First, the record reflects that there is at least two other outlets within the immediate area of Lamar Express with permits to sell beer for off-premises consumption. There is a Pure Oil convenience store within two to four blocks of Lamar Express that sells beer. It also appears from the record that there is another convenience store on the ground floor of an apartment building located within approximately one block of Lamar Express that sells beer for off-premises consumption. Additionally, located directly across the street from Lamar Express is a restaurant which maintains a beer permit for on-premises consumption. Although witnesses for the Beer Board testified that litter in the area had diminished since beer sales ceased, there is nothing compelling in the record to suggest that this improvement is not the result of Appellant’s proactive approach to reducing litter and loitering in the area. Moreover, the Tennessee Supreme Court has suggested that litter and trash found along our public roads affords no basis for the denial of a beer permit. See Coffman v. Hammer, 548 S.W.2d 310, 312 (Tenn. 1977) (“[B]eer drinkers have no monopoly on that unfortunate predilection of some members of the public to mar the beauty of public thoroughfares. . . .”).

In addition, there was testimony that the amount of prostitution had decreased. While this may be true, we are unable to see how the reduction in prostitution is causally connected to the cessation of beer sales at Lamar Express, especially in view of the fact that beer sales take place within walking distance of the convenience store and the fact that at least one witness for the Beer Board testified that prostitutes generally remained on the opposite side of the street where a motel is located.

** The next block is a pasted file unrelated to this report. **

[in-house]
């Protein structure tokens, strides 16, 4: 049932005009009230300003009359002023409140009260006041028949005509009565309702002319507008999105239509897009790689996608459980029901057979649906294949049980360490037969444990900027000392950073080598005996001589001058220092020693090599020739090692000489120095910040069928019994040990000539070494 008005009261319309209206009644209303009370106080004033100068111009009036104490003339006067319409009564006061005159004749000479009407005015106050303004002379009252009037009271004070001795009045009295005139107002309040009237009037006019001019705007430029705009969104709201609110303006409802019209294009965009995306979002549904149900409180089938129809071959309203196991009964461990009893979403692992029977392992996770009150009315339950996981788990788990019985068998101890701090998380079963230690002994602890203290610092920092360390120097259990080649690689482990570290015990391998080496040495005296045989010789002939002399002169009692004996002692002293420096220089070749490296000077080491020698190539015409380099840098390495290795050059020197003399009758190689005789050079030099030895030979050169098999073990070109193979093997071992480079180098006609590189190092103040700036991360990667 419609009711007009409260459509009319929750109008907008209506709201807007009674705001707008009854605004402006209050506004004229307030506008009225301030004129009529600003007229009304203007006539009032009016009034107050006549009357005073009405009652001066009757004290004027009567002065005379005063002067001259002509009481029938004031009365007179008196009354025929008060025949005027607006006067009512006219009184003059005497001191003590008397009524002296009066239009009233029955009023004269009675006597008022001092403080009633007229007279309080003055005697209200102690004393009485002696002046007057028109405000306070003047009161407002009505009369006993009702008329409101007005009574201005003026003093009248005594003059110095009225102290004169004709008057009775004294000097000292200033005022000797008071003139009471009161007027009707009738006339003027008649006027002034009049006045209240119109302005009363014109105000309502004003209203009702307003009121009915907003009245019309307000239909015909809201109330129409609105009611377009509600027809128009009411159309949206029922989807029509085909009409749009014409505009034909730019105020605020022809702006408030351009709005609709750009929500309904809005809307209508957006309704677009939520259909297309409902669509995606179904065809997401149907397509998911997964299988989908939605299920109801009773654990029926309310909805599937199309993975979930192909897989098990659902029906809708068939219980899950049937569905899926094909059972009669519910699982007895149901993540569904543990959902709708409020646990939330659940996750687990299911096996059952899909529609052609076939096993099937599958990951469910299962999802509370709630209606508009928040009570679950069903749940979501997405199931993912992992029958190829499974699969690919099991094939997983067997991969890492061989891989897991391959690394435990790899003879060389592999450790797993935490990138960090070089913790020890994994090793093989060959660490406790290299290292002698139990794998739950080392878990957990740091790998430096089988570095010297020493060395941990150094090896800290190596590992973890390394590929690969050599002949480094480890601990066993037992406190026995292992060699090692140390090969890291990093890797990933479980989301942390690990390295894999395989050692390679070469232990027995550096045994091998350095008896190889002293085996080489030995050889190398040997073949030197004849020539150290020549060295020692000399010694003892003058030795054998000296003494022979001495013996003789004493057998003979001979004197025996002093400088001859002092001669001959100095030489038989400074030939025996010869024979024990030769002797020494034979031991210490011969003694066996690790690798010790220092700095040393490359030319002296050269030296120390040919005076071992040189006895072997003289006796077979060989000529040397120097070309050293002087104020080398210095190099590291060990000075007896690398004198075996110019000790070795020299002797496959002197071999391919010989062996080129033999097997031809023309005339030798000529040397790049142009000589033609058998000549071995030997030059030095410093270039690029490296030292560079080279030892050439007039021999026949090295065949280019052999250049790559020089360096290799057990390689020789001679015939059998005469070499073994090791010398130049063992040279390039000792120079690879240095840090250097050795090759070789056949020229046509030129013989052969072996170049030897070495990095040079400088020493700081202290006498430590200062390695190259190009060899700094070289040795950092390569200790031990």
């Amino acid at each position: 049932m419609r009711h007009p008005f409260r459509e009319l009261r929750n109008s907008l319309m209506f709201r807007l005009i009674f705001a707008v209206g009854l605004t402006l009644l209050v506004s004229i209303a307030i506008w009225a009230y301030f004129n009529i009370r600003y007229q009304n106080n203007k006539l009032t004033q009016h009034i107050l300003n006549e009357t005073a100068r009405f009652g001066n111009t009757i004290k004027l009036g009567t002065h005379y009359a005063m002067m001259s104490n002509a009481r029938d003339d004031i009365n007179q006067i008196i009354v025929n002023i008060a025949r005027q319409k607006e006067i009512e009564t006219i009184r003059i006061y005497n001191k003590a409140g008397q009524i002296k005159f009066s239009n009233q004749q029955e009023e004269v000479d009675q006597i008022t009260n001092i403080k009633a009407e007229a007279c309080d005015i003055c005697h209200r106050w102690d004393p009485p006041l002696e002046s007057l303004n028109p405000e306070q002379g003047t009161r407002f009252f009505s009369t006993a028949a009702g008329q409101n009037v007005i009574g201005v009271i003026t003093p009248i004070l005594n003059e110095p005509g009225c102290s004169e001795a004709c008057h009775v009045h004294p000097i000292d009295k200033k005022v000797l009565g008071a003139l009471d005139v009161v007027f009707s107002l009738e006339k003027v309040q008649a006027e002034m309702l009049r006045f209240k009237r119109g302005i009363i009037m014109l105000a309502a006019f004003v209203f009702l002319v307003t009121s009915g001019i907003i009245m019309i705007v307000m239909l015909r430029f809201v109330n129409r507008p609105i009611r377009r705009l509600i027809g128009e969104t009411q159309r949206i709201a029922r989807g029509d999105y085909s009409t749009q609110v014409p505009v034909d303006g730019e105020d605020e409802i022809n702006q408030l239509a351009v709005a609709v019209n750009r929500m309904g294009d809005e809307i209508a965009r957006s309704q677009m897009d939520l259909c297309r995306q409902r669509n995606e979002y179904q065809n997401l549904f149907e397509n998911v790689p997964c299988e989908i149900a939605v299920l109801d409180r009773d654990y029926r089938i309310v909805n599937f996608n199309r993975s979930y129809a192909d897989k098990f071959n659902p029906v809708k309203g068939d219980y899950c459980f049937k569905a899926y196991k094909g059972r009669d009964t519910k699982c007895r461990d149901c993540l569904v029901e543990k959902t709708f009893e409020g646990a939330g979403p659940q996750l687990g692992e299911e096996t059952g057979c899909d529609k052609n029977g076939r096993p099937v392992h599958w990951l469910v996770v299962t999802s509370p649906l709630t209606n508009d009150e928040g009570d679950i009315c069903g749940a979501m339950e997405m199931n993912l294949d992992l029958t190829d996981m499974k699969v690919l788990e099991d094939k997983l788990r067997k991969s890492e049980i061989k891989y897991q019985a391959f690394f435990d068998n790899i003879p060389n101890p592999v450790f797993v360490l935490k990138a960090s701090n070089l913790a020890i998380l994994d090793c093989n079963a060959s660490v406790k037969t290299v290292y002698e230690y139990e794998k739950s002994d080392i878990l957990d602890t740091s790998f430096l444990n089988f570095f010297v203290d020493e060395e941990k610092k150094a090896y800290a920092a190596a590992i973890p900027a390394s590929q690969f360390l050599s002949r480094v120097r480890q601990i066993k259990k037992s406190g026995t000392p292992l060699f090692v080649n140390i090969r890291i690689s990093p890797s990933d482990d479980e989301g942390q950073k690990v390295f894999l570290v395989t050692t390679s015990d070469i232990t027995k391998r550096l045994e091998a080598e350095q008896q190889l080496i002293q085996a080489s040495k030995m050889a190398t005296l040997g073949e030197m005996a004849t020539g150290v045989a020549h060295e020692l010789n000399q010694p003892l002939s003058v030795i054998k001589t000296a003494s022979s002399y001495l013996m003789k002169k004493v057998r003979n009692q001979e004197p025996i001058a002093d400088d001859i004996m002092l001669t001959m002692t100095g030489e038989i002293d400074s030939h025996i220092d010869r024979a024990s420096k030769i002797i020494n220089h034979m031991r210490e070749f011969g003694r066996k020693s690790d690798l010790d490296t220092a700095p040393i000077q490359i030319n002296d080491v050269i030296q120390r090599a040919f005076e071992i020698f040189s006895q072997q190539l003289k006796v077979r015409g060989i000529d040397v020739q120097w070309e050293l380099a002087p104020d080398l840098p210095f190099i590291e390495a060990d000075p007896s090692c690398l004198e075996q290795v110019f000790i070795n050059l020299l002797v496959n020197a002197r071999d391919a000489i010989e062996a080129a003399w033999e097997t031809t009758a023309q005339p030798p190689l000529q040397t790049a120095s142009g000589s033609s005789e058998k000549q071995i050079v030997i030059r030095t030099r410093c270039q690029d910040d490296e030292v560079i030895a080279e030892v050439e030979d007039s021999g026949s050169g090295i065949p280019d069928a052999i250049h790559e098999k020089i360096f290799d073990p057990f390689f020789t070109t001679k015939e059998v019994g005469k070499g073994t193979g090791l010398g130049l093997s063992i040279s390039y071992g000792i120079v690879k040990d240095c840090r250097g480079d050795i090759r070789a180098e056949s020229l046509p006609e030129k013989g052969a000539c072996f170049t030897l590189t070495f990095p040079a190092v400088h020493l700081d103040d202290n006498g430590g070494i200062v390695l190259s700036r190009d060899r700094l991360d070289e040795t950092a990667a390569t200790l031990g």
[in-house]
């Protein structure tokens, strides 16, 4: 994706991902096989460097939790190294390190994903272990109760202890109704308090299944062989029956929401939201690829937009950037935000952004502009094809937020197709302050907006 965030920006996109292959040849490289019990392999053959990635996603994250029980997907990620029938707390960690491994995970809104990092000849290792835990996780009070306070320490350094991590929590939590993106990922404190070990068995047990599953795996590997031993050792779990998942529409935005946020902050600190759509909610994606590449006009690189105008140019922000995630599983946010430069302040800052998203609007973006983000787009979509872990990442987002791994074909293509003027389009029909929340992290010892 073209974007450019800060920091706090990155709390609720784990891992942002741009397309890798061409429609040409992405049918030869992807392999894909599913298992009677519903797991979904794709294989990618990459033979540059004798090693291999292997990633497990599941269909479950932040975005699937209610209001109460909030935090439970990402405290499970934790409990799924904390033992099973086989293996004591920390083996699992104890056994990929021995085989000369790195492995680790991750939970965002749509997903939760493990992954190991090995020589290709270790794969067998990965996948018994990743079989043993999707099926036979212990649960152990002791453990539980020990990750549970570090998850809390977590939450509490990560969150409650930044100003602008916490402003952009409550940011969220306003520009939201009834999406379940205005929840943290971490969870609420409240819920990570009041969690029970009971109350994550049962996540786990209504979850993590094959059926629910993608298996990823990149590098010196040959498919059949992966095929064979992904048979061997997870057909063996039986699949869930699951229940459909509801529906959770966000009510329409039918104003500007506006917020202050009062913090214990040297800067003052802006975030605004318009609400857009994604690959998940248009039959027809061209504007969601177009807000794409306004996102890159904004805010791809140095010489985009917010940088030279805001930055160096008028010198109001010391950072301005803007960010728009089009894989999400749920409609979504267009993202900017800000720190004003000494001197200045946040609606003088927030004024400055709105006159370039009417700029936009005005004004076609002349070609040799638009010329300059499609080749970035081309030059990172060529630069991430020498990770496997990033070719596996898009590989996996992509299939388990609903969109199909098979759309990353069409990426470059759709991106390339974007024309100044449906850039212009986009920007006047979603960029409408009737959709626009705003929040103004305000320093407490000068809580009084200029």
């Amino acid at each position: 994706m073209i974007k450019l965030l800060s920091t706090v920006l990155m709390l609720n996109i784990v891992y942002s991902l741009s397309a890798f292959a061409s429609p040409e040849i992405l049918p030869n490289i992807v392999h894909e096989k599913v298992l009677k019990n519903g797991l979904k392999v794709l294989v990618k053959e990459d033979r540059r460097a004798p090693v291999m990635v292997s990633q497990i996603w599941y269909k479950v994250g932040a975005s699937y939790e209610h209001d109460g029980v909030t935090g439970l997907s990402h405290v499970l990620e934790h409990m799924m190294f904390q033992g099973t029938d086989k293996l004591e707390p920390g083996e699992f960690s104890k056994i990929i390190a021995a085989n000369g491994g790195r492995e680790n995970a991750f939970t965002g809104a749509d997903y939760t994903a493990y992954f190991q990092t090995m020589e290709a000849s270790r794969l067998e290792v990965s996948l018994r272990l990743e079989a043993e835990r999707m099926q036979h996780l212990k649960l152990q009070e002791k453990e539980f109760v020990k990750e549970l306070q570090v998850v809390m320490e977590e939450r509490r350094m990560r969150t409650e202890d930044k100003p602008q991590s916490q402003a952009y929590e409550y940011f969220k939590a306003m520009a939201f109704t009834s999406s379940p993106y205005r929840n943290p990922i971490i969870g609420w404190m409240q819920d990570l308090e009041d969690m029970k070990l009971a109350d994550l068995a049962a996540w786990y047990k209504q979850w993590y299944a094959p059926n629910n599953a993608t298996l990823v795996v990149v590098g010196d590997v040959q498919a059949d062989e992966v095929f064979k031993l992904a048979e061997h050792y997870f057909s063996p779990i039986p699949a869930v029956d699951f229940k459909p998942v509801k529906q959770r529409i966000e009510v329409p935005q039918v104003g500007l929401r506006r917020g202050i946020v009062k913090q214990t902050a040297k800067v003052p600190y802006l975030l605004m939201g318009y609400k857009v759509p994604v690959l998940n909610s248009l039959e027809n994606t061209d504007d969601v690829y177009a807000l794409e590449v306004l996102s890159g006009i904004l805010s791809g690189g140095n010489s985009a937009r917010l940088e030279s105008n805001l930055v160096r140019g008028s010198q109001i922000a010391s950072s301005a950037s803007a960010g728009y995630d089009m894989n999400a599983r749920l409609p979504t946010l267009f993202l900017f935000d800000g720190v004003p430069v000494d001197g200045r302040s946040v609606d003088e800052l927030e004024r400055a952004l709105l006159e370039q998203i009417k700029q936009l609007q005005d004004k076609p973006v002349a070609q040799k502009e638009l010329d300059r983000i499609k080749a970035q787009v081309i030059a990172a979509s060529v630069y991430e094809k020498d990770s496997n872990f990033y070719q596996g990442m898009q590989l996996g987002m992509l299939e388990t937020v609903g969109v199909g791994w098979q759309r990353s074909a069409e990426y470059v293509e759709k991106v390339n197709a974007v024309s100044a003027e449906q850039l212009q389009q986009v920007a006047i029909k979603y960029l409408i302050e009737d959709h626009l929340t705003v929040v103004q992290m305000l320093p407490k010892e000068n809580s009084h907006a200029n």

With respect to the effect of beer sales on neighborhood children, there was nothing but generalized testimony as to the number of children which frequented the area. Further, many of the witnesses could only speculate as to the amount of children who passed by the convenience store. In contrast, Appellant maintains a policy that prohibits more than two school-aged children at one time inside Lamar Express. Additionally, Mr. Halabi testified that the bulk of the students took their business to Alpha Express Shop across the street.

While the question of whether beer sales, in general, are harmful or immoral is one exclusively for the General Assembly, “[t]he courts do have authority to determine, from evidence in the record, if a particular permit would interfere with public health, safety and morals.” Ewin v. Richardson, 399 S.W.2d 318, 320 (Tenn. 1966). Upon review of the record, we simply cannot find that the evidence supports the trial court’s decision. In view of the fact that Lamar Express is in a locality where other outlets sell beer, we are unable to see how the issuance of this particular beer permit would interfere with the public health, safety and morals. Moreover, our research has yielded numerous cases in this state with facts substantially similar to the case at bar. However, we have found no case with similar facts where our appellate courts have affirmed the denial of a beer permit because of its potential interference with public health, safety and morals. See, e.g., Harvey v. Rhea County Beer Board, 563 S.W.2d 790 (Tenn. 1978); City of Memphis Alcohol Commission v. Randall Memorial Free Will Baptist Church, Inc., 550 S.W.2d 657
(Tenn. 1977); Coffman, 548 S.W.2d at 310; Lones v. Blount County Beer Board, 538 S.W.2d 386 (Tenn. 1976); Ewin, 399 S.W.2d at 320; Green v. City of Memphis, No. 17, 1990 Tenn. App. LEXIS 360, at *2 (Tenn.Ct.App. May 22, 1990). We do not believe that the evidence in this case is sufficient to break from the great weight of authority in this state on this issue.

III.
Accordingly, we reverse the judgment of the trial court. In view of our opinion in this case, Appellant’s second issue is pretermitted. Costs of this appeal are taxed to the Appellee, Memphis Alcohol Commission, for which execution may issue if necessary.

[1] Mr. Koshshi acquired Lamar Express by assuming a lease from the original lessee of the premises, one Mr. Algehazi. Apparently, Mr. Algehazi withdrew an application for a beer permit because he had operated using a prior owner’s permit and had sold beer while his application was pending before the Beer Board. Prior to Mr. Algehazi taking over the convenience store, another person maintained an active beer permit in the subject location for several years.